This process resulted in two forward translations: versions 1 and 2. The translators discussed the translations and the consensus resulted in a reconciled version (version 3). Sub-sequently, an English translator translated the reconciled version into the English language, resulting in back translation (version 4). Version 3 and 4 were then appraised by the authors, through the comparison with the original text for the correction of discrepancies and creation of a consensus version.

Population

Clinical, demographic and socioeconomic data were collected prior to the test. A total of 30 individuals of both sexes with ataxia symptoms voluntarily participated in the study. The inclusion criteria were age between 18 and 60 years and specific hereditary ataxia diagnosis on family history.

Statistical analysis

A descriptive analysis was performed considering the following parameters: gender, onset age, time of disease, etiology of ataxia, first symptom, SARA score and ICARS score using mean±standard deviation (SD) for continuous variables with normal distribution, and n (%) for nominal variables. For evaluating the reliability of SARA score we used the Cronbach's alpha coefficient. We used the Pearson correlation coefficient for evaluating the correlation between ICARS and SARA scores, and among SARA individual items. Significant values of r were set at >0.5, and of p were set at <0.05. The statistical analyses were performed using software Prism 3.0.

 

RESULTS

We evaluated thirty patients with progressive ataxia. Table 1 summarizes their demographic and clinical characteristics.

 

 

We did not find correlation between SARA and ICARS score in our sample, as illustrated in the figure.

 

 

The reliability analysis of the 8-question scale based on Bowling instructions, showed a predominance of statistically positive correlations (p<.05) in each question, as presented in Table 2.

Cronbach's alpha coefficient for all questions (q) together was 0.94, what represents a good internal consistence.

 

DISCUSSION

SARA scale was translated to Brazilian Portuguese with adequate internal consistence. We did not need to change words or sentences as the scale was very simple.

In the present study, a significant correlation between ICARS and SARA was not found although a previous study did8. A possible explanation is that the number of patients in our sample is very small to be statically significant in a scale with a larger number of items such as ICARS. The larger number of items in this scale is also related to redundant and overlapping features, making errors more possible. In addition, the use of vague expressions like: "mild, moderate and severe" is reduced in SARA compared to ICARS. This improvement makes the scale more independent to evaluator's subjective judgment8. Finally, SARA scale does not evaluate oculomotor functions, which is significantly impaired in some types of spinocerebellar ataxia.

In recent years many disease-specific scales for some types of ataxic disorders have been validated, including Friedreich Ataxia Rating Scale (FARS) for Friedreich ataxia9 and the Unified Multiple System Rating Scale (UMSARS)10 for multiple system atrophy. Schmahmann et al developed a brief ataxia rating scale (BARS), based on a modified form of the ICARS11 and a comparison of three clinical rating scales in Friedreich ataxia (FARS, ICARS and SARA) showed that SARA is applicable and well suited for clinical trials of FRDA12.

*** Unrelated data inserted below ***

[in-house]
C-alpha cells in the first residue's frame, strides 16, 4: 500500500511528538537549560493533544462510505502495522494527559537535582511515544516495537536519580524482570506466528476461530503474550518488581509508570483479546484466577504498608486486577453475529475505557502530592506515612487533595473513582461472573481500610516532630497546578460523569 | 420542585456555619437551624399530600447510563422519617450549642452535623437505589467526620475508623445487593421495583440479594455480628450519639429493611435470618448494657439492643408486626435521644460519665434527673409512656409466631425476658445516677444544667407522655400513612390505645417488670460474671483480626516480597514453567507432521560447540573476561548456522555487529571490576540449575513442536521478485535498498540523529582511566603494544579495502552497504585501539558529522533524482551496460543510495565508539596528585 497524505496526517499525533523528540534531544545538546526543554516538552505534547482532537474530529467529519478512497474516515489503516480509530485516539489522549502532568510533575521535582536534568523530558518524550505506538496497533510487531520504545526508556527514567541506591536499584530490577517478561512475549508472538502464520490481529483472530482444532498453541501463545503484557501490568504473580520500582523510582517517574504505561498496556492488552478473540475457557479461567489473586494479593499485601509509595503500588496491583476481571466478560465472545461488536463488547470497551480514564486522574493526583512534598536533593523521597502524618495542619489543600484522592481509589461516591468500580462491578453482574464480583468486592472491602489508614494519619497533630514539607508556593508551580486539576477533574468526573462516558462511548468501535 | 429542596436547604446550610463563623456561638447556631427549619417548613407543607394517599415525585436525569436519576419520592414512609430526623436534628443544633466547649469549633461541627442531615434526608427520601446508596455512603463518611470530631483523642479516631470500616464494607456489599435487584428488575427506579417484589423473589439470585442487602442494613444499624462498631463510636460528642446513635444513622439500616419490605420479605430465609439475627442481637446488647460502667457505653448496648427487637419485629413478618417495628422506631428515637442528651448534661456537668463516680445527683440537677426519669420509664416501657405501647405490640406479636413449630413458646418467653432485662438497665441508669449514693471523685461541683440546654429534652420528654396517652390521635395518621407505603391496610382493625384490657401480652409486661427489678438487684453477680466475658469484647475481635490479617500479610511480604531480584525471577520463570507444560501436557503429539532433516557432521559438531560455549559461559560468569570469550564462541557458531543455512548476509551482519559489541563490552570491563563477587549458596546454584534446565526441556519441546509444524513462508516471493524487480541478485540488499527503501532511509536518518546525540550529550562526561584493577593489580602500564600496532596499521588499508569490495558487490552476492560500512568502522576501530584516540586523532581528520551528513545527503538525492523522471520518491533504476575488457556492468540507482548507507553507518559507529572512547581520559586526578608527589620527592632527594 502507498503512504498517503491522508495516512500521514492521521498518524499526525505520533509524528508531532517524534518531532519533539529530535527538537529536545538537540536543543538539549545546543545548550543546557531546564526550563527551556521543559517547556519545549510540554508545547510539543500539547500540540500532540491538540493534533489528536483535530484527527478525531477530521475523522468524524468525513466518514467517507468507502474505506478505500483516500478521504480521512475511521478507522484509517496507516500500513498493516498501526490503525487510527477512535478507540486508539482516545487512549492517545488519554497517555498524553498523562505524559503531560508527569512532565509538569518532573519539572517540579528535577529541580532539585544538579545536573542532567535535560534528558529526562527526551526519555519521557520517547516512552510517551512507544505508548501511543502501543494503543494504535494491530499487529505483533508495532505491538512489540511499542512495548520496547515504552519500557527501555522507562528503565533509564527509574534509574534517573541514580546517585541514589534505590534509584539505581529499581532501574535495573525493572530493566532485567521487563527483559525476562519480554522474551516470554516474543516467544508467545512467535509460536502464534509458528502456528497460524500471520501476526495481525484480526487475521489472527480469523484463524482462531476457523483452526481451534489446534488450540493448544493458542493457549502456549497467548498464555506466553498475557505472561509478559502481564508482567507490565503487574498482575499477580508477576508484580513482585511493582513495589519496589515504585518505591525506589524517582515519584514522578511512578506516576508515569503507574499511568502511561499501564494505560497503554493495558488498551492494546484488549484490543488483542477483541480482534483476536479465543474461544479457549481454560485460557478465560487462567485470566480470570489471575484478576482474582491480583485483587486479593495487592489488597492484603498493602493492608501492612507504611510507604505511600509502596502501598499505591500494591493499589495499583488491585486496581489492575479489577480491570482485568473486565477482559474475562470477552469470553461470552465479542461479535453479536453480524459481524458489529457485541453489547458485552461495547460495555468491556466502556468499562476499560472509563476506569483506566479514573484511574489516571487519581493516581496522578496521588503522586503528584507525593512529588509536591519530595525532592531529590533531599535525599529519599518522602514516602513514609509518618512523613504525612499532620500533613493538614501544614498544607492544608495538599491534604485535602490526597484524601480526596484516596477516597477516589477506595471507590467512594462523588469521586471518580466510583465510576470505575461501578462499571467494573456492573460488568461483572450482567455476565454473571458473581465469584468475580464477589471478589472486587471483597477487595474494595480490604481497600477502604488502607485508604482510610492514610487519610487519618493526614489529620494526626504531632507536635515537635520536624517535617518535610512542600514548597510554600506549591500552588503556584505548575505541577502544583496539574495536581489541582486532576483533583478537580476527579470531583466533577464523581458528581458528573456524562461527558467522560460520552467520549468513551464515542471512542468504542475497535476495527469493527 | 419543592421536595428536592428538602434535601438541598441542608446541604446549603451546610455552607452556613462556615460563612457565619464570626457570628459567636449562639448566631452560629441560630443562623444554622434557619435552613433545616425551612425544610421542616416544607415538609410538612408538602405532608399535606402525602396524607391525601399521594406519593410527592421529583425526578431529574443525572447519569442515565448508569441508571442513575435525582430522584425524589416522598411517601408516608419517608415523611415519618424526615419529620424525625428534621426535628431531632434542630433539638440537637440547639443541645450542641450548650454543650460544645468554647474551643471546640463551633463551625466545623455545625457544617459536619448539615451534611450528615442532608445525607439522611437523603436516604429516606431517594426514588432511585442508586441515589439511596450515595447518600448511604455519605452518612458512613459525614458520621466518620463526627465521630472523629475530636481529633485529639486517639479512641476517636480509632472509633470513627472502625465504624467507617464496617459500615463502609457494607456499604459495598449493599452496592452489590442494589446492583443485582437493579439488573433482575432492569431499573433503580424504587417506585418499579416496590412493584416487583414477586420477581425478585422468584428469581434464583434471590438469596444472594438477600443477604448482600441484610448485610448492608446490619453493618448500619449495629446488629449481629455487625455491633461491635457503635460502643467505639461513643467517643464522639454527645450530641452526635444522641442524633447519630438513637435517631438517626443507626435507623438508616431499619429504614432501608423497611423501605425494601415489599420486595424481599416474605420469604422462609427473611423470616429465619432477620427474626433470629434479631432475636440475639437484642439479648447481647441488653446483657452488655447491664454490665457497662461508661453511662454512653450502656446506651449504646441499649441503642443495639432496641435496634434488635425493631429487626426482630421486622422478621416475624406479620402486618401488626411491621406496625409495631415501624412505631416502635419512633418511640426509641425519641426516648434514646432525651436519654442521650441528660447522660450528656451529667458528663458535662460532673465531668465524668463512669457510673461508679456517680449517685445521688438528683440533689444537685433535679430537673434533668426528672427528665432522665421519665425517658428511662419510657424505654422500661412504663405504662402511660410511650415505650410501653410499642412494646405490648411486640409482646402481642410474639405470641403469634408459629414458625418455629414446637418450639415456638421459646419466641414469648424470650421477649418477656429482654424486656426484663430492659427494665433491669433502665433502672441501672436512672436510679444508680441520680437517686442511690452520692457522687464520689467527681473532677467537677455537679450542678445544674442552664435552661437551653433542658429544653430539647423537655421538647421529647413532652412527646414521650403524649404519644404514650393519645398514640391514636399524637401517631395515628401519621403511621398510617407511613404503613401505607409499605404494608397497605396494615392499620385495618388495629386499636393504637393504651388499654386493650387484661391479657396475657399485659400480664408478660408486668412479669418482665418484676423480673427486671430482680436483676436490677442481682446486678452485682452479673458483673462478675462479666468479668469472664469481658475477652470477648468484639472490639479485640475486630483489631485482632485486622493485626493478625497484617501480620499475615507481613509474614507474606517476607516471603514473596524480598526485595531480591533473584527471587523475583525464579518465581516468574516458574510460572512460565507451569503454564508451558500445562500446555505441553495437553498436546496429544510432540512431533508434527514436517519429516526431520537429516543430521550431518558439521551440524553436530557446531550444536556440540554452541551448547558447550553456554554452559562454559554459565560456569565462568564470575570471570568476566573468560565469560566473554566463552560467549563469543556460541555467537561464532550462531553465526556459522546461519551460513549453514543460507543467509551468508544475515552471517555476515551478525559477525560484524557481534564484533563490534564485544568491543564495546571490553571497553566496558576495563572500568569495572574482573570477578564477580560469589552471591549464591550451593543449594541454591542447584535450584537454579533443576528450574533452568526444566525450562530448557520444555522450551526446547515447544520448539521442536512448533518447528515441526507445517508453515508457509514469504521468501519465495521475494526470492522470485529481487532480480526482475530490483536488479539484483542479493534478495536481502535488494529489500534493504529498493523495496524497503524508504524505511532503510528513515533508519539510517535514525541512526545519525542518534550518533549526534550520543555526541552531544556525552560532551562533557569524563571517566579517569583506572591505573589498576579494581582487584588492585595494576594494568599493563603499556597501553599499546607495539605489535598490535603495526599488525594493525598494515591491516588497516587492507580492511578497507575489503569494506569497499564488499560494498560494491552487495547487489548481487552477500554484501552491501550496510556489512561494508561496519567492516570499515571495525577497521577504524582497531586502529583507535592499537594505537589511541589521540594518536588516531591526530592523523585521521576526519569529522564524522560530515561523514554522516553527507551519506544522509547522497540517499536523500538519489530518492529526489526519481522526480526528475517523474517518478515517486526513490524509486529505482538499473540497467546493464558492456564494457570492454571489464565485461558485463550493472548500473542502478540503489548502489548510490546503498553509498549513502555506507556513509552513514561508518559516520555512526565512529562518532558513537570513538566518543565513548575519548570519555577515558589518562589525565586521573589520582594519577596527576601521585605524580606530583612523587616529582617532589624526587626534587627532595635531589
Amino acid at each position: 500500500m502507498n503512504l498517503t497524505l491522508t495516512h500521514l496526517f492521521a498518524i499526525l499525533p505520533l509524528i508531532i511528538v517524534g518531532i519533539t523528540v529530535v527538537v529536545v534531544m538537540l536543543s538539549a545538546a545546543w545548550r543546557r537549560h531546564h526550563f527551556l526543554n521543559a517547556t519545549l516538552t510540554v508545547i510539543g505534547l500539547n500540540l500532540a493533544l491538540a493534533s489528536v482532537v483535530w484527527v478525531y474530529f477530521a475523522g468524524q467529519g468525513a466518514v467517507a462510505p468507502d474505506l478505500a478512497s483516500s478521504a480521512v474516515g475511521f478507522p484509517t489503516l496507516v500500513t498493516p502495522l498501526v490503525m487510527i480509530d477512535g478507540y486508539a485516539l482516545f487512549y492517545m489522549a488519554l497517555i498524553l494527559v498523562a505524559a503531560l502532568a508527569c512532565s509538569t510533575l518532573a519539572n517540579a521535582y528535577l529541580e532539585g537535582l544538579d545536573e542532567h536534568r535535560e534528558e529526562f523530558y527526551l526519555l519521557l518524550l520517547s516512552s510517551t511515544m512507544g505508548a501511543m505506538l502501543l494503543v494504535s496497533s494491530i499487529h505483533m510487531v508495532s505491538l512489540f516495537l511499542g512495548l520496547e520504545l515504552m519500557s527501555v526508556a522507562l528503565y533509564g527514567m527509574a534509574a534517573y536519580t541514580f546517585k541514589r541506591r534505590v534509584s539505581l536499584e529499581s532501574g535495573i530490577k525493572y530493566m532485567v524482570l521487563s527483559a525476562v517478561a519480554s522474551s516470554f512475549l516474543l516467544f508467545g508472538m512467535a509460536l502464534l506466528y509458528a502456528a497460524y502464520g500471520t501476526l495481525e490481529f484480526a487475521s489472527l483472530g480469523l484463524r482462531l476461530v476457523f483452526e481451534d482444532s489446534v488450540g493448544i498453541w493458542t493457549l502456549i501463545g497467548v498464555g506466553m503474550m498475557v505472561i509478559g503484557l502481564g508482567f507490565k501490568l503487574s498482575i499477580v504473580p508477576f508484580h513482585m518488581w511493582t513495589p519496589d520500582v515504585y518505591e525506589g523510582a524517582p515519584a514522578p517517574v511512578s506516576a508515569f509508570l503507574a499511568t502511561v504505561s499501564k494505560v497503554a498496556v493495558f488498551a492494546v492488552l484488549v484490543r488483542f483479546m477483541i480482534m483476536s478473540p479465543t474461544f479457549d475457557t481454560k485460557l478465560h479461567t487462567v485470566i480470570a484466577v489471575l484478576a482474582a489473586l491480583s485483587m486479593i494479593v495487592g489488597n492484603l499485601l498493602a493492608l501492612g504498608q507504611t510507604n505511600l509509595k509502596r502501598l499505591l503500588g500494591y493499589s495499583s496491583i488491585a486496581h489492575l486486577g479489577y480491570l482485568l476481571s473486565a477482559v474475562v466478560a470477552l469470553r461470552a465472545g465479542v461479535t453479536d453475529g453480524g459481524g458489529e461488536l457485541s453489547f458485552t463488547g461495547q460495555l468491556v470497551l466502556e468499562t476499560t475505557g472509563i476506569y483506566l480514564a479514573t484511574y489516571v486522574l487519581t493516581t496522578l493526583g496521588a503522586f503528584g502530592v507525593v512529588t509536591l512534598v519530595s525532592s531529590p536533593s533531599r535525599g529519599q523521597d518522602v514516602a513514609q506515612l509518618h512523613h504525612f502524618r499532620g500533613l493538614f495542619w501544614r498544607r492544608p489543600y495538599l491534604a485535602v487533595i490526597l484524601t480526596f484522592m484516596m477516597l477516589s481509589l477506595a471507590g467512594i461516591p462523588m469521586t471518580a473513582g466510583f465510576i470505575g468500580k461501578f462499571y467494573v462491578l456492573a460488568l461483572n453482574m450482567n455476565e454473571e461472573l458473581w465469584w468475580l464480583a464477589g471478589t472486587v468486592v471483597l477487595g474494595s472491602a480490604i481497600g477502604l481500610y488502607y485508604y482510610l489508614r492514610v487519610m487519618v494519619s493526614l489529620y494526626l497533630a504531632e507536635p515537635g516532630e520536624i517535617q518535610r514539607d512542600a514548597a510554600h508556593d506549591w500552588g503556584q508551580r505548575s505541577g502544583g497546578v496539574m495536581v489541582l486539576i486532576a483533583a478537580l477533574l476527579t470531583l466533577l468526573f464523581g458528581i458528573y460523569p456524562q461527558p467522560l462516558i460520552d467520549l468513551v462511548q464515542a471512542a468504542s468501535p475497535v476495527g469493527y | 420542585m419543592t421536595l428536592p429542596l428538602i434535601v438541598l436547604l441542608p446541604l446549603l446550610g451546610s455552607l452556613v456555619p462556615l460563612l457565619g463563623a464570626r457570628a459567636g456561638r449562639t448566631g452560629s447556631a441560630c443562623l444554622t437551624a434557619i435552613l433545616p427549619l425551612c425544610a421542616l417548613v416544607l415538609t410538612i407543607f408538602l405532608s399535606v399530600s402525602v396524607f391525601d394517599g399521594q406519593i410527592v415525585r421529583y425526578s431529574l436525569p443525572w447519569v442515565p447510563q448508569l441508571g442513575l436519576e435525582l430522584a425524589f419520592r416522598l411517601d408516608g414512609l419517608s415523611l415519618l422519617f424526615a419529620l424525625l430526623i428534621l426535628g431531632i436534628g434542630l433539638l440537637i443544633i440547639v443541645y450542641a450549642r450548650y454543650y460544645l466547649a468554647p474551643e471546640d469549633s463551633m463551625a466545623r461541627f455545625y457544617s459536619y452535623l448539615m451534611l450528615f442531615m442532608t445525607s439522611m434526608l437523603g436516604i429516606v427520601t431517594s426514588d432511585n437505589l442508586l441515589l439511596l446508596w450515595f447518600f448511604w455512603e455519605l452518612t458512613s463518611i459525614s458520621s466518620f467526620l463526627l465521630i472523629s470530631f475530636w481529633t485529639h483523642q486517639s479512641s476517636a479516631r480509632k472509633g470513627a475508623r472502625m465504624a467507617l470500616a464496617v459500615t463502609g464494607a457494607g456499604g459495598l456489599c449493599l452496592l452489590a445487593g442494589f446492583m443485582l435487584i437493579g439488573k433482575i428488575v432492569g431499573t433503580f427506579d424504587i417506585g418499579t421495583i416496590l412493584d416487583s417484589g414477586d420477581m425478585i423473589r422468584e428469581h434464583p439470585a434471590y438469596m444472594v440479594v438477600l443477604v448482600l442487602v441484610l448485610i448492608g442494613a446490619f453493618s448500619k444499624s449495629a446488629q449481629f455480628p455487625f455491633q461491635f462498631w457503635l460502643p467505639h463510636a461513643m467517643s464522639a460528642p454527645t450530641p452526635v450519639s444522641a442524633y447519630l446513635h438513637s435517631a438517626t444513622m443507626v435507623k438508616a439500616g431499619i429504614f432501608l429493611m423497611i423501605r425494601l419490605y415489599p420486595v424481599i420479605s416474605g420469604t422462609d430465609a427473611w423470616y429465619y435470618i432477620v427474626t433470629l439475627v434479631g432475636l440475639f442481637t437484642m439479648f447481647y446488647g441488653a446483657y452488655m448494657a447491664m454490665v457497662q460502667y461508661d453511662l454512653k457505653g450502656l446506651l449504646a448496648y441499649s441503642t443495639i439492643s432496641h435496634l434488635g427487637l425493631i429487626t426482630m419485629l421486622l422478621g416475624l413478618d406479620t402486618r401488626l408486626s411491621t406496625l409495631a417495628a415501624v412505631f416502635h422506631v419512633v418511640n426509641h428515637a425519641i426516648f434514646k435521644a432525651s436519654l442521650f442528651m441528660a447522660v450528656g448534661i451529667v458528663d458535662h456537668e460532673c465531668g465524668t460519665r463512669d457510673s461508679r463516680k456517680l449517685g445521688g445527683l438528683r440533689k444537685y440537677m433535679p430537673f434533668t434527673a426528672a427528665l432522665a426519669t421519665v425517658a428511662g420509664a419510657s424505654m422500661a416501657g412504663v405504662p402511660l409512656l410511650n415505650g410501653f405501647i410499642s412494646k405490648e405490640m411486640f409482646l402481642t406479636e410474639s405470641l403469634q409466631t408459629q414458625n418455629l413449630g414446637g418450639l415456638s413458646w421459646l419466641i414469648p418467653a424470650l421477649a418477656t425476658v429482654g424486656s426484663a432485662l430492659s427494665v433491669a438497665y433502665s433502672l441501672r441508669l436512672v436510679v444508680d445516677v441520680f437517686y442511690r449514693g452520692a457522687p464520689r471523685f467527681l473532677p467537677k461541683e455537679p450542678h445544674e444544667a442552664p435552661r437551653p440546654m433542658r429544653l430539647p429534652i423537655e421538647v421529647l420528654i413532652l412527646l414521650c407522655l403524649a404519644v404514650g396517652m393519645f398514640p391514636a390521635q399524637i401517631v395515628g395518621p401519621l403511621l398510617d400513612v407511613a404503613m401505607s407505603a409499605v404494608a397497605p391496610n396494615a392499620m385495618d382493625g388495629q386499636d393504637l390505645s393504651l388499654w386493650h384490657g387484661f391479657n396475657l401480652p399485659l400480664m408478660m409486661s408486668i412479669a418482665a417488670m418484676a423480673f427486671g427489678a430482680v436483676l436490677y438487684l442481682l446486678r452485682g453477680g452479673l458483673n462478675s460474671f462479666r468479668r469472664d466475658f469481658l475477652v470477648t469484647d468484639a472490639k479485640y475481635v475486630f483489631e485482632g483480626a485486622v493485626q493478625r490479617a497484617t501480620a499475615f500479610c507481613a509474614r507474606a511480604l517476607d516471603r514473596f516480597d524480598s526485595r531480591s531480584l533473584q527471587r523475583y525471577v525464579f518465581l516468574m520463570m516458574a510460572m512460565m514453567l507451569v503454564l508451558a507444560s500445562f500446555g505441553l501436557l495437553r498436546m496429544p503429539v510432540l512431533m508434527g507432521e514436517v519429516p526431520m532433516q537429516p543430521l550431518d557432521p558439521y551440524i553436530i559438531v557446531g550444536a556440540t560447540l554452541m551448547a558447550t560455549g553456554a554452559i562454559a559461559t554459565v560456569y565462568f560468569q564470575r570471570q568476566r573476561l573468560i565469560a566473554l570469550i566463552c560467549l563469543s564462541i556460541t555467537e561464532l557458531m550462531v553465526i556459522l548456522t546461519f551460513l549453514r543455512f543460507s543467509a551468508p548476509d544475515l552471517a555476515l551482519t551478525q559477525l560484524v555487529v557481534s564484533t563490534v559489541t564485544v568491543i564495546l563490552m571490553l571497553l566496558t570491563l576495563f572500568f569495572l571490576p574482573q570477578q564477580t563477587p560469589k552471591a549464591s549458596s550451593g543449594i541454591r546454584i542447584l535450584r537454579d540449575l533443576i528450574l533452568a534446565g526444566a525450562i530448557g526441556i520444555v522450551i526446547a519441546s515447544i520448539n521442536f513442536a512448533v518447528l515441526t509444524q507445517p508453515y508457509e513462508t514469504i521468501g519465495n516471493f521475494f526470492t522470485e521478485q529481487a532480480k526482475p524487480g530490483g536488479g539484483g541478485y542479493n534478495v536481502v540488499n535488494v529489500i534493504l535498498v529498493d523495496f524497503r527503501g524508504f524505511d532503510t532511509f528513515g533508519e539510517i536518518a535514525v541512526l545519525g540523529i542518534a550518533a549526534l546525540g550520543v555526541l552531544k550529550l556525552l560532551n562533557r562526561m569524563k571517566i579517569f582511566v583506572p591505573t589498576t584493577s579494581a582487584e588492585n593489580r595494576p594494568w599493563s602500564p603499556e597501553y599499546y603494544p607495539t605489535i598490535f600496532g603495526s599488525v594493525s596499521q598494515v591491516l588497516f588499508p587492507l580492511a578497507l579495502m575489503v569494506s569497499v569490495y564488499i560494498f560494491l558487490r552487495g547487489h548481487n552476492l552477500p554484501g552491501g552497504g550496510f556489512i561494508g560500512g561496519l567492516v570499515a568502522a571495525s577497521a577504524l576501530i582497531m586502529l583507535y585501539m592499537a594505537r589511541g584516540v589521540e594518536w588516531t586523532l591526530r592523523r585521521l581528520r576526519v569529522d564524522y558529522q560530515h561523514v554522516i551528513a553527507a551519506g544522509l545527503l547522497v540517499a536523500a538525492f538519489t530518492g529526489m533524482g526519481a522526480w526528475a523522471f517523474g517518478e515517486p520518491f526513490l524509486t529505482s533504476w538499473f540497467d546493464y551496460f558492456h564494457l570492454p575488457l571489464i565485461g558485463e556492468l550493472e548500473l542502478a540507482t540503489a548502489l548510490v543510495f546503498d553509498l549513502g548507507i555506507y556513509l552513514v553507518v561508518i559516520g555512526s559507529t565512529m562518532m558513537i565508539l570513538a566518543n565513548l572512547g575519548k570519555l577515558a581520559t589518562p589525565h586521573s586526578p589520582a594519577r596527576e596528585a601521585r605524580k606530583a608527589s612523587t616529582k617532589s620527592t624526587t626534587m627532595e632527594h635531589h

In the future, an appropriate and validated neurological assessment scale for each type of ataxia may be necessary, but that would allow comparability between studies, because the current ataxia rating scales are cumbersome and not designed for clinical practice13.

We conclude that the Brazilian version of SARA scale was translated and validated into Brazilian Portuguese language, showing good reliability and validity.

 

REFERENCES

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3. Trouillas P, Takayanagi T, Hallett M, et al. International Cooperative Ataxia Rating Scale for pharmacological assessment of the cerebellar syndrome: The Ataxia Neuropharmacology Committee of the World Federation of Neurology. J Neurol Sci 1997;145:205-211.         [ Links ]

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5. Schmitz-Hübsch T, du Montcel ST, Baliko L, et al. Reliability and validity of the International Cooperative Ataxia Rating Scale: a study in 156 spinocerebellar ataxia patients. Mov Disord 2006;21:699-704.         [ Links ]

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8. Yabe I, Matsushima M, Soma H, Basri R, Sasaki H. Usefulness of the Scale for Assessment and Rating of Ataxia (SARA). J Neurol Sci 2008;15:164-166.         [ Links ]

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10. Wenning GK, Tison F, Seppi K, et al. Development and validation of the Unified Multiple System Atrophy Rating Scale (UMSARS). Mov Disord 2004; 19: 1391-402.         [ Links ]

11. Schmahmann JD, Gardner R, Macmore J, Vangel MG. Development of a brief ataxia rating scale (BARS) based on a modified form of the ICARS. Mov Disord 2009; 15:1820-1828.         [ Links ]

12. Bürk K, Mälzig U, Wolf S, et al. Comparison of three clinical rating scales in Friedreich ataxia (FRDA). Mov Disord 2009; 24:1779-1784.         [ Links ]

13. Trujillo-Martín M, Serrano-Aguilar P, Monton-Alvarez F, Carrillo-Fumero R. Effectiveness and safety of treatments for degenerative ataxias: a systematic review. Mov Disord 2009; 24: 1111-2114.         [ Links ]

 

 

Correspondence:
Pedro Braga Neto
Rua Leandro Dupret 488 / 173
04025-012 São Paulo SP - Brasil
E-mail: pbraganeto@hotmail.com

Received 17 August 2009
Received in final form 28 October 2009
Accepted 12 November 2009